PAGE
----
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In 1973 there were two kinds of lighting. Stage Lighting in the Theatre (say it with a prim and proper English accent like this: Thea-a-tRe) or psychedelic lighting. Neither camp spoke with the other. The latter attracted me.
The first time I went to a venue and saw a band it was at a place called The Arts Factory, run by Johnny Allen. He went on to run the Aquarius Festival. The Arts Factory was a hippy gig, a warehouse in Sydney’s Goulburn street – a few blocks up from Chequers Nightclub.
Most seminal bands from the era played at ‘the Factory’ – Billy Thorpe and the Aztecs, Bakery, Madder Lake, Company Cain (get it?), Tully, Taman Shud, the 69’ers (really!), the La De Da’s, Spectrum, SCRA, Harvest, the Battersea Heroes, Captain Matchbox Whoopie Band, Chain … the list goes on.
Lucky me, I ingratiated myself with Eddie VanDerMadden – the leader in the lighting collective. Actually, Eddie wasn’t the leader by name. No one was. Everything at the Arts Factory was run on contemporary hippy principles. Things were airily debated with lot’s of ‘maaan’, ‘cool’, and ‘kosmic’ punctuation. Hippies were called ‘heads’ back then.
The whole alternative head nation worked on the premise of lots of talk and no real physical action. The Arts Factory was really the embodiment of an alternative movement which was about 5 years behind San Francisco and London.
The lighting system at the Factory comprised 1 x Patt 23 profile spot for the stage, 12 x 4′ UV tubes for the crowd, and a cyc with lots of projected things.
Projection was everything.
From a scaffold tower at the rear of the warehouse, at least three and sometimes five overhead projectors were operated by serious heads. Two Pyrex dishes were used, one slightly larger than the other. Liquid dies, one oil based, one water based, were poured into the first dish, filling it one third full.
The second dish was held in both hands and lowered into the first. At the appropriate depth, it would squish the dies, and being different in origin, they would not combine. Moving the dish produced mesmerising swirling patterns, projected onto the cyc.
After a while, the colours got dull or the combination got boring, so the liquid was thrown into a bucket. Being a collective, no one was empowered to empty them. Sometimes a whole bucket load would be kicked over, and dribble through the floor onto the stoned hippies underneath.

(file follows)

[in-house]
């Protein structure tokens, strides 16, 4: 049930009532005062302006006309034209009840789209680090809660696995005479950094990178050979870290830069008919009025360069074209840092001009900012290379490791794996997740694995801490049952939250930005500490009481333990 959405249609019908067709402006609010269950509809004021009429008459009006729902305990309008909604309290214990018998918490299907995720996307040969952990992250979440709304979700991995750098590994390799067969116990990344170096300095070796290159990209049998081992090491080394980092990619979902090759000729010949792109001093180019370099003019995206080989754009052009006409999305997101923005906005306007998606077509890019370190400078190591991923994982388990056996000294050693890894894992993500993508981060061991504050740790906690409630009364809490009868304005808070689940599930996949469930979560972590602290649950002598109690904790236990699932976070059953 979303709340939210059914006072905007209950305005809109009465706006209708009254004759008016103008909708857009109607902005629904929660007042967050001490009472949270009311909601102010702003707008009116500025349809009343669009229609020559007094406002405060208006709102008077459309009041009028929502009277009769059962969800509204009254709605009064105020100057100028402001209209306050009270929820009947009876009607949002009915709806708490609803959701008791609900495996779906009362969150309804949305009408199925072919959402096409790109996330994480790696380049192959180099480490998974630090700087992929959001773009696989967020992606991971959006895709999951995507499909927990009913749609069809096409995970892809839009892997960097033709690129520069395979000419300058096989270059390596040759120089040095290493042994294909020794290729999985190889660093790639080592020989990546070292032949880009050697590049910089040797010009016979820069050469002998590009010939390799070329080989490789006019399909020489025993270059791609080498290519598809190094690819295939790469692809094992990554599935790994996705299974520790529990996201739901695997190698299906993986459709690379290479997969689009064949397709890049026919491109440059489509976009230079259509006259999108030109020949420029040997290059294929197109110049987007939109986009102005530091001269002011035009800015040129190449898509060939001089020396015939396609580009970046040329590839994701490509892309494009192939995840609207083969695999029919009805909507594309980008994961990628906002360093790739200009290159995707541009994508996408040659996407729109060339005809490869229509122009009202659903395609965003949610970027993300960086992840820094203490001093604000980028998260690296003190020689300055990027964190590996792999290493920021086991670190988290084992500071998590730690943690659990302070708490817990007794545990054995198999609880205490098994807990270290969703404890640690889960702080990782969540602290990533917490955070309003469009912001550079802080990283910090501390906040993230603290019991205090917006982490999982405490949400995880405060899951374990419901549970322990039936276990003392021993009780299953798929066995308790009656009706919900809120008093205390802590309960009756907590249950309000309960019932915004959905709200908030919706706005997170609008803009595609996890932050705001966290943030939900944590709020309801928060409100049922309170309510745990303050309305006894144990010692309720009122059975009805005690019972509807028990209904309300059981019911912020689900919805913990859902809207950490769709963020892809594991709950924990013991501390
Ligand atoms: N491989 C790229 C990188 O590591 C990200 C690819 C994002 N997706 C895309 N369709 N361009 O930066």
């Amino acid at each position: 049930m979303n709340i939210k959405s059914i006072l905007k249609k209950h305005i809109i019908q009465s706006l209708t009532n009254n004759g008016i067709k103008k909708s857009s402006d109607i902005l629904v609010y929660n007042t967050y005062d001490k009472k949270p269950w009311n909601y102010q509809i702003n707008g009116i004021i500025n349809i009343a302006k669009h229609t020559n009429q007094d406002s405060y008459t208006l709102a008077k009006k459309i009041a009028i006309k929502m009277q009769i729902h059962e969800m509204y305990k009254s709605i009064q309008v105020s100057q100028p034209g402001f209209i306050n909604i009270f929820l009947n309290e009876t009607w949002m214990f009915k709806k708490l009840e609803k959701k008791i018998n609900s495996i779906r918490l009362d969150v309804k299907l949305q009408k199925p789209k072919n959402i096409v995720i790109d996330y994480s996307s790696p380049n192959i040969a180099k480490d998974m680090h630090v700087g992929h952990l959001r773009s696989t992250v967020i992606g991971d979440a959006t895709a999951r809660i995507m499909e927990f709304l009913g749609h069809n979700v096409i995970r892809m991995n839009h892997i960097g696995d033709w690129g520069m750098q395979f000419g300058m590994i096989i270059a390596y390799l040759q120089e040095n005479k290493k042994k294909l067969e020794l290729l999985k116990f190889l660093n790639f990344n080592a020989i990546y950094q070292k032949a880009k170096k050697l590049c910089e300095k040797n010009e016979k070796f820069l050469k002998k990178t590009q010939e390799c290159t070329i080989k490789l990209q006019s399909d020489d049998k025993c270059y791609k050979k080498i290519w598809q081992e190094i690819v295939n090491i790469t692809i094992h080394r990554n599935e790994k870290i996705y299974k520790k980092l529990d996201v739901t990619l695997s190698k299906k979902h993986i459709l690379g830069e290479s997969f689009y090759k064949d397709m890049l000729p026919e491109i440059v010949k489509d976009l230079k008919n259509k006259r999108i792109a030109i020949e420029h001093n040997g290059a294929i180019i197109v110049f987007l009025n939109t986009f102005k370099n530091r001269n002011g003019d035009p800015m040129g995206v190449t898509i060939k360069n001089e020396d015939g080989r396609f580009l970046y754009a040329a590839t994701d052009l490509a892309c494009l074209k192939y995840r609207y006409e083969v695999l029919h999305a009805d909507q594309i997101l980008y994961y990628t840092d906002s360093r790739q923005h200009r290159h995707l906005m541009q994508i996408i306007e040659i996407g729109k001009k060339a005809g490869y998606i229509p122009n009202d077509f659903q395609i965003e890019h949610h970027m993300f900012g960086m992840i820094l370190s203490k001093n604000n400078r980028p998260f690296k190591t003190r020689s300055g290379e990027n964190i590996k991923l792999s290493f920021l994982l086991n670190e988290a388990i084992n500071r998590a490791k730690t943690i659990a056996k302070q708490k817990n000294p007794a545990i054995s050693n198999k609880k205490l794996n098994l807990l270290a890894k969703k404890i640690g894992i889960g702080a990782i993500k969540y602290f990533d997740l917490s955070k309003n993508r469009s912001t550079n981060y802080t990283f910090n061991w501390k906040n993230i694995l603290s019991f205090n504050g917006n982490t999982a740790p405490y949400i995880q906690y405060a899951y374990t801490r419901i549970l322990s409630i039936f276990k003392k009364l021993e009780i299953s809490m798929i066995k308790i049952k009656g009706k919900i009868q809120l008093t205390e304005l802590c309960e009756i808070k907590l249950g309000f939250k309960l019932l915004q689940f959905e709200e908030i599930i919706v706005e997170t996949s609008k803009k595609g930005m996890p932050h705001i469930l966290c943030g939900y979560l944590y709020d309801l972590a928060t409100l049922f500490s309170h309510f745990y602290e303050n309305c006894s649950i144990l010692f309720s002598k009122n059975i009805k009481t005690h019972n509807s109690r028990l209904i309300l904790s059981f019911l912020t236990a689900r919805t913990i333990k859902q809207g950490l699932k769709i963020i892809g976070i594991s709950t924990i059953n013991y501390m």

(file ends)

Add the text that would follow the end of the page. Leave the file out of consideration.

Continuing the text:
Eddie wasn’t terribly interested in the overhead projectors. Other hippies would operate these, fuelled by lengthy spliffs of Acapulco Gold or best of all, Brown Acid. Maybe both.
Eddie was an inventor. His projections were from ‘De Machines’ as he called them, which he made in his squalid rooms in a boarding house. Some of Eddie’s machines were very simple. He removed the heat filter from a slide projector, and let it slowly melt a hand coloured slide.
Another simple idea: Eddie made a disc out of Polariod plastic. Then he put a static slide of Polaroid into the gate of the slide projector. The slide was covered in random bits of clear standard sticky tape. When the Polaroid disk was rotated through the gate, just in front of the static slide, it made for this weird polarising rainbow hued effect.
The machines got more complex, Eddie had 3 Prisms on a turntable in front of some projectors. They threw twisted, distorted images through the venue. Presumably the hippies and heads, who were usually reclined on pillows on old ratty Persian carpets, changed the dose of whatever they were on to coincide with the lightshow.
Hugh and Bani McSpeddon had a similar lightshow operation in Melbourne, at the T. F. Much More Ballroom. I never did find out who or what the T. F. was.
I guess the most impressive thing about the lightshow at the Factory was how the band were just a part of the whole experience. Doug Parkinson or Billy Thorpe or anyone famous at the time would just do the gig, lit with the one feeble spot, while the weirdness was projected on the screen and even all over the band.
When the Factory was closed, Eddie wandered off and wasn’t seen again. If anyone knows of him, please drop me a line.
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